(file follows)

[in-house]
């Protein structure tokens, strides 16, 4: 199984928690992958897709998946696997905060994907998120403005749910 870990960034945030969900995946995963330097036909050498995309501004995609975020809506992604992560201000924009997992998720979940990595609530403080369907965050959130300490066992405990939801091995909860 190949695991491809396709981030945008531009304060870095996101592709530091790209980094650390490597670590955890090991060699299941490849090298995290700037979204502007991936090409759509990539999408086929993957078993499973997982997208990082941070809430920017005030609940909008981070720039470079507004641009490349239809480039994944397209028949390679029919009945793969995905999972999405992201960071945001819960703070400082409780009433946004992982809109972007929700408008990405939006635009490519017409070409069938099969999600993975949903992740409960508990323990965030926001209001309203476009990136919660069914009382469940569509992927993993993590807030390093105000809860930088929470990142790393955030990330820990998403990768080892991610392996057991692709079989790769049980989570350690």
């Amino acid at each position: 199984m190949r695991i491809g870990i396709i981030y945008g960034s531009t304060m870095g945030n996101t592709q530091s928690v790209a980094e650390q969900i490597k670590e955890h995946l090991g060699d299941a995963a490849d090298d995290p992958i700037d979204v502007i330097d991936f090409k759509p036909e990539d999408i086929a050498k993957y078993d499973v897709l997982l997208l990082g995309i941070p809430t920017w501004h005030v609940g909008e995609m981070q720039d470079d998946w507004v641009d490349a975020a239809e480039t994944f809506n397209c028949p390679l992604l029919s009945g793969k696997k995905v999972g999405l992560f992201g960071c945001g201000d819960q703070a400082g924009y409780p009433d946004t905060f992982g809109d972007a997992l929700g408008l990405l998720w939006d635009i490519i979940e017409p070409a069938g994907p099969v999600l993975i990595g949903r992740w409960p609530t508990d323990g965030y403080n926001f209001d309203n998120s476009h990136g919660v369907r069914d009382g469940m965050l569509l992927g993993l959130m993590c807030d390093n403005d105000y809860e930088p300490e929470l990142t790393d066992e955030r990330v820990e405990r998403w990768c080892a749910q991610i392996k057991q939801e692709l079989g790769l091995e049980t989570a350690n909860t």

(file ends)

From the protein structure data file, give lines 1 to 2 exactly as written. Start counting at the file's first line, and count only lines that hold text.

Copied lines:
[in-house]
């Protein structure tokens, strides 16, 4: 199984928690992958897709998946696997905060994907998120403005749910 870990960034945030969900995946995963330097036909050498995309501004995609975020809506992604992560201000924009997992998720979940990595609530403080369907965050959130300490066992405990939801091995909860 190949695991491809396709981030945008531009304060870095996101592709530091790209980094650390490597670590955890090991060699299941490849090298995290700037979204502007991936090409759509990539999408086929993957078993499973997982997208990082941070809430920017005030609940909008981070720039470079507004641009490349239809480039994944397209028949390679029919009945793969995905999972999405992201960071945001819960703070400082409780009433946004992982809109972007929700408008990405939006635009490519017409070409069938099969999600993975949903992740409960508990323990965030926001209001309203476009990136919660069914009382469940569509992927993993993590807030390093105000809860930088929470990142790393955030990330820990998403990768080892991610392996057991692709079989790769049980989570350690």